Pogies are the only way to go. I have the snapdragon ones and have used them for years even when outside temps froze our skirts and ice was frozen to our helmets.  Gloves can constrict at the wrist slowing blood flow and then you have cold hands regardless.  Plus the control that direct paddle contact gives is worth it.


If you are use to wearing gloves try pogies with your current gloves, but I would be afraid the pogies could not heat up like they are suppose due to your hands being covered.  Remember pogies need to be wet to work best.

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Not sure which of the two models I have.
I think they are the hyper hands. I’m sure either will do the trick.
The main thing is BIG CUFF, easy entry/exit.

Been thinking about pogies myself. I have some NRS gloves that are OK in moderately cold weather. I am hearing loud and clear that Snap Dragon is the way to go.


NRS Mambas or Snapdragon Hyperhands or Hothands

I used to use NRS 3mm hydroskin, although my favorites were some knock off brand that came from Walmart in Kentucky during hunting season, and were 3 or 5 mm and cost like $12.  My point is look outside of just the exclusive whitewater stuff and think about other sports that would use waterproof gloves and you might find something you really like that you wouldn’t have expected.


My biggest complaint is that gloves that keep me warm enough have typically been so thick that gripping the paddle becomes a challenge after about an hour.  Pogies are great for workouts and when I probably won’t be rolling or having to grab other equipment. I like thin (2-3 mm) neoprene gloves for more  difficult paddling. I think an ideal glove would be a 3 compartment mitten with the thumb and index fingers free, reinforcement in the webbing, and some sort of fleece square on the back of hand for wiping things with.. Someone mentioned the wrist closures that don’t constrict the blood flow and that is a great point that I had not really considered, but have noticed in some gloves that I have tried. Some have had cuffs or thick velcro closures that interfered with wrist movement.


Although not an expert on this I will say that waterproof does not necessarily mean warm. The neoprene gloves and pogies that allow a little water in that can then be heated by your body are probably the best. One of the Pogie fans wrote about that. Playtex gloves are ok in an emergency, but even though your hands are dry, they will be cold unless covered by something else.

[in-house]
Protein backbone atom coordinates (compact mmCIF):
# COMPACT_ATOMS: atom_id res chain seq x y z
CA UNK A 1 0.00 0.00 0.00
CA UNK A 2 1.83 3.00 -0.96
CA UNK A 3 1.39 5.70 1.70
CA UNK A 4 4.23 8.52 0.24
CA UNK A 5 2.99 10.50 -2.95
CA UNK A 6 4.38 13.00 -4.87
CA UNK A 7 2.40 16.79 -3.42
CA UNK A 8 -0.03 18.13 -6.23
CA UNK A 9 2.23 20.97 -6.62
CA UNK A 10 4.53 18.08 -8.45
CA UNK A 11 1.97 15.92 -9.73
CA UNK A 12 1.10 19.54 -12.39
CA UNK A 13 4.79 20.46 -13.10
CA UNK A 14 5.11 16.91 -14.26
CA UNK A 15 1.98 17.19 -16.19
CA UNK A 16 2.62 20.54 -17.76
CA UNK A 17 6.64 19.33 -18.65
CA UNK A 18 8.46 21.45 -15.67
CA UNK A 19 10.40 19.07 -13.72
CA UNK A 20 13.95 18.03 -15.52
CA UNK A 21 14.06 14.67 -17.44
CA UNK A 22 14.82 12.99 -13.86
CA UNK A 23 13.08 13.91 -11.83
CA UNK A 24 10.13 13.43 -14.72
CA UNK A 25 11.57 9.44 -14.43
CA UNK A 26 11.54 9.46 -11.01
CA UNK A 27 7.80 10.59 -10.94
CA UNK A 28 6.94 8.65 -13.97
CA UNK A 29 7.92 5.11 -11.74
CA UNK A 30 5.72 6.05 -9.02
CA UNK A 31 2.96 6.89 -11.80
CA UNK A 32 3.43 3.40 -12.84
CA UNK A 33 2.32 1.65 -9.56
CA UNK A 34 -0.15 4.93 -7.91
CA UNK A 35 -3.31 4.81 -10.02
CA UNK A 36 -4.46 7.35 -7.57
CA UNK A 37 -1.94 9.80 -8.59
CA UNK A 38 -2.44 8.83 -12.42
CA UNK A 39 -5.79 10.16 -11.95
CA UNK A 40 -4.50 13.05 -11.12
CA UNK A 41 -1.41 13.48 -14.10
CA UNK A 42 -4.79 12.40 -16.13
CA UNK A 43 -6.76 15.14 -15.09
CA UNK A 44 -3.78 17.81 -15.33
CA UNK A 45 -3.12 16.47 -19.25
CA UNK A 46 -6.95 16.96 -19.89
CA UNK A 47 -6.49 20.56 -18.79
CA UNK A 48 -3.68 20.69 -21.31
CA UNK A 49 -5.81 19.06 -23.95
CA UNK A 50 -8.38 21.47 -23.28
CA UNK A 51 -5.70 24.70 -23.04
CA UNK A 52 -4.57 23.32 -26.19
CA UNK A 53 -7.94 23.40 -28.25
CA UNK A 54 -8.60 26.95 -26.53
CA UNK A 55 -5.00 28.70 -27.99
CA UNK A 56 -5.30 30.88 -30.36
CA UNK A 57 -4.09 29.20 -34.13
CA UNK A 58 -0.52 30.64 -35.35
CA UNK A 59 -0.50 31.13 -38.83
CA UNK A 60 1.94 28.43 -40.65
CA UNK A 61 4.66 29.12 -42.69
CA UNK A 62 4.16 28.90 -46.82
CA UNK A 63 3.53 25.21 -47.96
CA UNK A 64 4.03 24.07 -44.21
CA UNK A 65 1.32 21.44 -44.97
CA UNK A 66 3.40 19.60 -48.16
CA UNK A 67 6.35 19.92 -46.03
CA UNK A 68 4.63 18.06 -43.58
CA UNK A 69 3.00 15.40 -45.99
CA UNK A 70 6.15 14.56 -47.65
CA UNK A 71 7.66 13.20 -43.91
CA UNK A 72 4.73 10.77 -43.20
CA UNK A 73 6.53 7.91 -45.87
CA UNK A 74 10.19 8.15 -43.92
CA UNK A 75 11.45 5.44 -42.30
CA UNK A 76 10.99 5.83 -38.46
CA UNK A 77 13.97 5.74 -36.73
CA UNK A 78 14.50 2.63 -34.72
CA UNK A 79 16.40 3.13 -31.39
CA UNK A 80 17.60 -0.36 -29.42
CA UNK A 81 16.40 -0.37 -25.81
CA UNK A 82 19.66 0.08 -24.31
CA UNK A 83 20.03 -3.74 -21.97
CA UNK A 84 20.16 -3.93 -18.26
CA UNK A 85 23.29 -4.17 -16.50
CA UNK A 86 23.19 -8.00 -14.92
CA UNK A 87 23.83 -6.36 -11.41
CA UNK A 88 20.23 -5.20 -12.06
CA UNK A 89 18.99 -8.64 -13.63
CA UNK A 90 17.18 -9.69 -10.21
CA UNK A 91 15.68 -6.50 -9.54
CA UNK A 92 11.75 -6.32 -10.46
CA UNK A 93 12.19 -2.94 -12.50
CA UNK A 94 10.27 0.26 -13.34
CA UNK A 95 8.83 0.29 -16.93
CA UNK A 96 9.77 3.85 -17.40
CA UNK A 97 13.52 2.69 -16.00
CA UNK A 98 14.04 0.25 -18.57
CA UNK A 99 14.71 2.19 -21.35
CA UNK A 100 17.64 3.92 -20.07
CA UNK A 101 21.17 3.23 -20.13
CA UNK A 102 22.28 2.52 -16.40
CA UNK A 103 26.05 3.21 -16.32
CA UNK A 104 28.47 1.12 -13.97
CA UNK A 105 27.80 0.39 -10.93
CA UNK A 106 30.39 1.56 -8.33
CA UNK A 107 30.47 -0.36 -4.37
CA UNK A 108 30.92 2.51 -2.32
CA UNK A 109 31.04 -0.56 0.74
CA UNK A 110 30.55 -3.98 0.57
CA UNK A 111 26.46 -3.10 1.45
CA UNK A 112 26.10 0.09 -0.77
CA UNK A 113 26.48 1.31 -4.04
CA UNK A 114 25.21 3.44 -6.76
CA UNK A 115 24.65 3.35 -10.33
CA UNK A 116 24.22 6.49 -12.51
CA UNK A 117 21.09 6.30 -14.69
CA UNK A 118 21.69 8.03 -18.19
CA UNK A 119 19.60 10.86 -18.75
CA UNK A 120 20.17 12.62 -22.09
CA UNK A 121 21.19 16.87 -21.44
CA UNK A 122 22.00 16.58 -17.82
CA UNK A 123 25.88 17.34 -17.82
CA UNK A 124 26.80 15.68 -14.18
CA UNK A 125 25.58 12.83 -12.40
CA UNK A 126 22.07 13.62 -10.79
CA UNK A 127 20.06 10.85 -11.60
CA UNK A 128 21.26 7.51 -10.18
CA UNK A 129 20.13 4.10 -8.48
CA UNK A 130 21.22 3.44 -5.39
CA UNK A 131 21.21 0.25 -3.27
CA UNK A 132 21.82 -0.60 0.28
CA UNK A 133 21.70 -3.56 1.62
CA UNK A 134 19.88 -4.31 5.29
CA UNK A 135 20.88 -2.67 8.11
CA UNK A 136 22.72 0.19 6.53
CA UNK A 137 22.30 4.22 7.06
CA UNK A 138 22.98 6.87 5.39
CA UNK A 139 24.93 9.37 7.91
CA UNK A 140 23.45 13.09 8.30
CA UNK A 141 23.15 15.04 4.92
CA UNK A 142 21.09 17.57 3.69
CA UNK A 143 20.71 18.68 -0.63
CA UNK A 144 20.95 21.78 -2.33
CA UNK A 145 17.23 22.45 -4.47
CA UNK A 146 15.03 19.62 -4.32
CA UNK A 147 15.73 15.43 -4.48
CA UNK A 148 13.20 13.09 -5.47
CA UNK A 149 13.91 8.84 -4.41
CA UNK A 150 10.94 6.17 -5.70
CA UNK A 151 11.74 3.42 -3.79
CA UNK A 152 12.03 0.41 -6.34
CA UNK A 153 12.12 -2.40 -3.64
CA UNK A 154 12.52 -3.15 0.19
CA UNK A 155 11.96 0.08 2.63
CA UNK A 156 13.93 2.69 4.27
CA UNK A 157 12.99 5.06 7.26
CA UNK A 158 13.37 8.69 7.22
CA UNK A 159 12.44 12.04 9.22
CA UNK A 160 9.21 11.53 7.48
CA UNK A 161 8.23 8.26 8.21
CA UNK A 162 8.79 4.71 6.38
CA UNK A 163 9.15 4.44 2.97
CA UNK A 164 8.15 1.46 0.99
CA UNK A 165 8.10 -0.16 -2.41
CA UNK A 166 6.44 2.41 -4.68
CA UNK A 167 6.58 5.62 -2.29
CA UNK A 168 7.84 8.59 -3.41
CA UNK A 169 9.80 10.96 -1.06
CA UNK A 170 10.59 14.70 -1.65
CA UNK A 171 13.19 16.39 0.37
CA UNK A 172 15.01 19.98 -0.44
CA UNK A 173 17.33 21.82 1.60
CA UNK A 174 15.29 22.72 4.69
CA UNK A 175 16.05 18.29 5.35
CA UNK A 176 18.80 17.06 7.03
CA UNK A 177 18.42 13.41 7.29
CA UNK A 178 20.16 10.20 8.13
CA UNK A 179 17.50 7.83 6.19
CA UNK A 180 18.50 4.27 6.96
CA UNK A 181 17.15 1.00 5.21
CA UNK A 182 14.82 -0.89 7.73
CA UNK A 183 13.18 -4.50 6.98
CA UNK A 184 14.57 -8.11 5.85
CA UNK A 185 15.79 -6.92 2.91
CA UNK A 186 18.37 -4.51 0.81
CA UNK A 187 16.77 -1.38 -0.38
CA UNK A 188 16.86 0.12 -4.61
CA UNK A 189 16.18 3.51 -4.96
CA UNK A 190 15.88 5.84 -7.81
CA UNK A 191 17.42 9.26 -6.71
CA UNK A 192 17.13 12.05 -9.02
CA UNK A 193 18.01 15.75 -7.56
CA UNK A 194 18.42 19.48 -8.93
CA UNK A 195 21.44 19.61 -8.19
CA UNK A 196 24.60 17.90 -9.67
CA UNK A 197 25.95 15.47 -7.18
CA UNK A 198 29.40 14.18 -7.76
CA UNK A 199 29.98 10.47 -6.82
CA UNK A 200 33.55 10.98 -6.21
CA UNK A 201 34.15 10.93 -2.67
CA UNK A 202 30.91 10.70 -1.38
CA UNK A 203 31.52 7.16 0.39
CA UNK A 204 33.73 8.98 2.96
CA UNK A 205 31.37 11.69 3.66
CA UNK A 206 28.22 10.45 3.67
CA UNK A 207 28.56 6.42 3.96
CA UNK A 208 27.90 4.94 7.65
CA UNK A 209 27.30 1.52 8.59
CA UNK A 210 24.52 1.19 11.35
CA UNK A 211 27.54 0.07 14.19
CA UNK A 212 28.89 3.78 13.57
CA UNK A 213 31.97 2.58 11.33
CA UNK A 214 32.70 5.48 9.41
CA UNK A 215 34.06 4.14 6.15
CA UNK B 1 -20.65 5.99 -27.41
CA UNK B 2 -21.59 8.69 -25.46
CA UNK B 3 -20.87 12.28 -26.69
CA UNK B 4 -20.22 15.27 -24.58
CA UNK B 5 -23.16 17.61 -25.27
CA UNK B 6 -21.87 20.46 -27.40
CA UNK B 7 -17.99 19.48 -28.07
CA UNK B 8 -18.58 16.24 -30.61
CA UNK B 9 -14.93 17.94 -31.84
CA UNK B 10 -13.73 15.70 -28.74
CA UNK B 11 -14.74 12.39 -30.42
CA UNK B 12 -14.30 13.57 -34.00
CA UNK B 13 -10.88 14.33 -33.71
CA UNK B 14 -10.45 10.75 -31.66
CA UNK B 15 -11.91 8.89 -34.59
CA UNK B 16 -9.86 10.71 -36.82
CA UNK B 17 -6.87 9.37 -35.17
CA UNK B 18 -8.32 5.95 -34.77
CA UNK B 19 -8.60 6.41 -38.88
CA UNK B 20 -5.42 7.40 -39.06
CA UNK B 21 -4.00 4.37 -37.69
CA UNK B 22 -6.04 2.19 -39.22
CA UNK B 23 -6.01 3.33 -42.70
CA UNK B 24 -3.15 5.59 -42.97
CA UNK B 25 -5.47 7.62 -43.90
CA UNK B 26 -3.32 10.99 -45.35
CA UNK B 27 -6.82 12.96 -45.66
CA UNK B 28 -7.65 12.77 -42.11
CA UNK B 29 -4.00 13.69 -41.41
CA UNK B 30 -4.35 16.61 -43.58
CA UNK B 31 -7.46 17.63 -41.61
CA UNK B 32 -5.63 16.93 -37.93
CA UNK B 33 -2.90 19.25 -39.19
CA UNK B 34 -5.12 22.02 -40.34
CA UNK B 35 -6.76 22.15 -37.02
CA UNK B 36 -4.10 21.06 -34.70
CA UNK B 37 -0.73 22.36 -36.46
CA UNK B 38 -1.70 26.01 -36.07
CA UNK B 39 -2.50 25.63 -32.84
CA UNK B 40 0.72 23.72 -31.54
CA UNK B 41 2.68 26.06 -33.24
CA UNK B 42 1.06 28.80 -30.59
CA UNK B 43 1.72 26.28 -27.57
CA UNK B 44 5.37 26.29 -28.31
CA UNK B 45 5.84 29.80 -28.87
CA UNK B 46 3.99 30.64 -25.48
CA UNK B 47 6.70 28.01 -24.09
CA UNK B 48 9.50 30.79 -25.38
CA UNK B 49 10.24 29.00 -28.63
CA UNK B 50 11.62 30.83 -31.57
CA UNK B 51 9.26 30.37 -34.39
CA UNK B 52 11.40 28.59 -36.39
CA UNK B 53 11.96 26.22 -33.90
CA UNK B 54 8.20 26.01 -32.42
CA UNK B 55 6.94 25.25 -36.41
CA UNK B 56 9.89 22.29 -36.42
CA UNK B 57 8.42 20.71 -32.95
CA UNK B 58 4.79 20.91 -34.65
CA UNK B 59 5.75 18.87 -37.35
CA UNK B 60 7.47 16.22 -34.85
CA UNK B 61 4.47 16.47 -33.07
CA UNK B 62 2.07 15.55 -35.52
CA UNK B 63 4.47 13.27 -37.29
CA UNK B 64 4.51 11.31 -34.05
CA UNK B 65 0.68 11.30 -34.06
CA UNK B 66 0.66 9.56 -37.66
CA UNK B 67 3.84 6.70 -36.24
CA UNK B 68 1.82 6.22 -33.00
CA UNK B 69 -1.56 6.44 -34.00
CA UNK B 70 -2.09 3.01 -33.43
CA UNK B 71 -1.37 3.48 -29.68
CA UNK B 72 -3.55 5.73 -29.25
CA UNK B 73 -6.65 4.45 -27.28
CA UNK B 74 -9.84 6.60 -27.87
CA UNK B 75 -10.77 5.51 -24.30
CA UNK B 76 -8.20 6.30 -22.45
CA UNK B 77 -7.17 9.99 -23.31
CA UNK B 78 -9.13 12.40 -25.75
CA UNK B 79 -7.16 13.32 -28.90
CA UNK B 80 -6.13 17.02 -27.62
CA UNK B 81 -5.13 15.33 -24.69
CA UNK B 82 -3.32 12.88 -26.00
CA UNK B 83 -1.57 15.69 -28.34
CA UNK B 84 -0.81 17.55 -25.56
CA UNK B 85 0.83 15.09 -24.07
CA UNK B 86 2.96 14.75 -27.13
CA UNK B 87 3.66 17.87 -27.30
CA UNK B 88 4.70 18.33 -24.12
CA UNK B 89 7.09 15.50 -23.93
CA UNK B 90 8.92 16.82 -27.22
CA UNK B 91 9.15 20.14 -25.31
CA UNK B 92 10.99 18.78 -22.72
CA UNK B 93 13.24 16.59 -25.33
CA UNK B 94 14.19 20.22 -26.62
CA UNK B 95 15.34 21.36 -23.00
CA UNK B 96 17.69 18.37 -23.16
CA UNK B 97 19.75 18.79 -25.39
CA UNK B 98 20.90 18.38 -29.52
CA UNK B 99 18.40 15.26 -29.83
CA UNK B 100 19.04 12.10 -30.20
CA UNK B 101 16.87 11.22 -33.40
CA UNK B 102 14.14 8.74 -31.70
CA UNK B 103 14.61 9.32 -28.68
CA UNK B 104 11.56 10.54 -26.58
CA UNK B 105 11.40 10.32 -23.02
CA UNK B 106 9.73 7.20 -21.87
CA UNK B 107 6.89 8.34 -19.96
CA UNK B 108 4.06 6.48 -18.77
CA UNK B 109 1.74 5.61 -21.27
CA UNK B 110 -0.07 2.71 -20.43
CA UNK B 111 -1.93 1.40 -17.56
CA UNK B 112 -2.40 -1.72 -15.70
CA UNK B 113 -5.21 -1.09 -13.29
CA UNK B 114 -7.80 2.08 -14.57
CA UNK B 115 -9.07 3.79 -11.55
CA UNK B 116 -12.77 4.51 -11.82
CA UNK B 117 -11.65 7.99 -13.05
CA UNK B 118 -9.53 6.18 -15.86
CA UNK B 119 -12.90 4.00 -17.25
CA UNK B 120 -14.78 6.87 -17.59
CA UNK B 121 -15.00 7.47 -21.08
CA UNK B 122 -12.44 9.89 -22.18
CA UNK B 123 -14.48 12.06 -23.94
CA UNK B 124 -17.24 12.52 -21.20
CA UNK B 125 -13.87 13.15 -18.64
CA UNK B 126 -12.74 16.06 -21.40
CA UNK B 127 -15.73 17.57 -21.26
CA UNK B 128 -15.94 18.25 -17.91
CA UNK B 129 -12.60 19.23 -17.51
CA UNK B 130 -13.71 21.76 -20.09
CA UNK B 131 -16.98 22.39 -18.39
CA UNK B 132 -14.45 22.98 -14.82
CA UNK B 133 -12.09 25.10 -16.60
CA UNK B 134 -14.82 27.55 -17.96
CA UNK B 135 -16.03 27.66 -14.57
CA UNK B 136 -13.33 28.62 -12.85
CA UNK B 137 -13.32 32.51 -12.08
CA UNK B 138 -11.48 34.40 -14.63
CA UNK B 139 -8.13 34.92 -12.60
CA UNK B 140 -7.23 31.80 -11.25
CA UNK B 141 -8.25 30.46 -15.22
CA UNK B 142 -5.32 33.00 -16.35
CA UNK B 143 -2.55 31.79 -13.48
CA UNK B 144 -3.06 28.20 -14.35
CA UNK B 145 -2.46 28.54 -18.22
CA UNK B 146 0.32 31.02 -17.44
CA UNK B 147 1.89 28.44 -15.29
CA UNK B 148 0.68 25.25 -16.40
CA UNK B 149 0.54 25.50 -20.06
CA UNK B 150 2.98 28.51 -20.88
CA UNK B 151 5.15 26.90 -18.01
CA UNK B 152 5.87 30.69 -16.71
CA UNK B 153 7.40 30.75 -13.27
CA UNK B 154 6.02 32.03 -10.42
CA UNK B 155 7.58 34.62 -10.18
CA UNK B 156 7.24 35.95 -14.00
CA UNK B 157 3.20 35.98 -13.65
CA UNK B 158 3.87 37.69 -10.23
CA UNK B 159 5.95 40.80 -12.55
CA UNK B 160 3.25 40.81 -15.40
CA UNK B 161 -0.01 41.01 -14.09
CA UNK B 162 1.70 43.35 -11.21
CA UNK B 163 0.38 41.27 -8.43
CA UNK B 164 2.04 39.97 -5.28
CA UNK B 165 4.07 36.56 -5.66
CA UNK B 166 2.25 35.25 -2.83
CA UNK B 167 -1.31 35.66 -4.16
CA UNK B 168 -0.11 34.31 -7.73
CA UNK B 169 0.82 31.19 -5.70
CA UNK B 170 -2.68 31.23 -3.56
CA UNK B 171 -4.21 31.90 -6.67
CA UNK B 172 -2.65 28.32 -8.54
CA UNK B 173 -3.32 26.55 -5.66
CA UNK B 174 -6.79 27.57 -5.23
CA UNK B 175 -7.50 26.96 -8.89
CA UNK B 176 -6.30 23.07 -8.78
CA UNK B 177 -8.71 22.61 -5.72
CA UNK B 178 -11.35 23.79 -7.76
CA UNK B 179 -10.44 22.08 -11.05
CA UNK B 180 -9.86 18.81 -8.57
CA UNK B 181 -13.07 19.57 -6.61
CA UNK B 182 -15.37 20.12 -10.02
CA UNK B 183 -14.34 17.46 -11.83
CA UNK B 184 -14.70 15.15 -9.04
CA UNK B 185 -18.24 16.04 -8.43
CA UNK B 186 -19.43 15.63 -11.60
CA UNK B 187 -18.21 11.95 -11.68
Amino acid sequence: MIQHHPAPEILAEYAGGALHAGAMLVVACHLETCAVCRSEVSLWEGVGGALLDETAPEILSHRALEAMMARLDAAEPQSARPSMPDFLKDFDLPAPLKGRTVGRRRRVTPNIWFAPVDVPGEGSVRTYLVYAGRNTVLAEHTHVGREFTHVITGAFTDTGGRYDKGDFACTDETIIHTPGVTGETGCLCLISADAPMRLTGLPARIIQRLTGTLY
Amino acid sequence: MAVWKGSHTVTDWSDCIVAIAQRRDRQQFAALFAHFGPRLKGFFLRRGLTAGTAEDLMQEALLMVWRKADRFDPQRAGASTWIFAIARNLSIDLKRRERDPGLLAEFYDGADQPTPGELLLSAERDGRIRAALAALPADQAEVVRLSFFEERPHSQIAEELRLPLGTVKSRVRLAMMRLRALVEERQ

This is a great campfire topic. Unfortunately when we are camping, we usually aren’t thinking about cold weather gear. My advice would be to go to your local outfitter and try on every pair of gloves and pogies they sell, and grab a paddle with them. Online reviews are good, too.


In case you ain’t had enough, I have NRS Toaster Mitts, and for warmth they are great.  My wife and I have been out on Lake Jordan while snowing (that’s how you know you’re hard up for some playboat practice).  My hands have never been cold in them.  They are a little awkward on and off, but not so bad on the paddle.  (I don’t see cell phone calls or operating a GoPro multiple camera setup as convenient.)


They are neoprene, so of course they hold water & warmth like other gloves, but I think the fact that your fingers are all in a single “compartment” kicks it up a notch. Aleutians if you can still find them. I bought several pair from Campmor a few years ago.


Neoprene on the inside, rubber on the outside.

Just my 2 cents worth on the gloves. I’m a big fan of pogies rather than gloves. They feel a little strange at first, but are warmer than gloves & give you the same grip on the paddle as without them.

NRS makes a mitten, and I swear by them.  I’ve pretty poor ciruclation in my hands and get cold fast and I never did find a glove that would work.  The Mittens were the ticket otherwise I’d never get out there in the winter.  brrrr
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What I like about the mittens better than pogies is that if I do come out of my boat for a swim my hands are still protected and warm.  The last time I wore my pogies in the winter and swam my hands got so cold it was hard to hold on to the rescue boat.  Now I use my pogies in cool weather and the mitts in cold.


Forget the gloves, NRS Mamba’s are excellent. (or wear the hydro skins under them).  There may be equivalently warm pogies, but gloves etc are either too restrictive or not as warm or both.


Please note that, if you use Pogies AND switch hand positions on your paddle when you roll, you cannot get your hands out of the Pogies fast enough to coordinate with your need to roll up for air. (As a C2 paddler, I switch hand positions on the paddle and roll to my offside – partner’s onside – so our paddles and hip snaps are together. So as not to confuse myself, my C2 roll is also my C1 roll.)


That’s the only downside to Pogies that I am aware of. Pogies are warmer
than any gloves I have ever used.

Though I’m a big pogies + playtex fan, EJ (http://goo.gl/emcC9) recommends Glacier Gloves (http://goo.gl/OZdEk)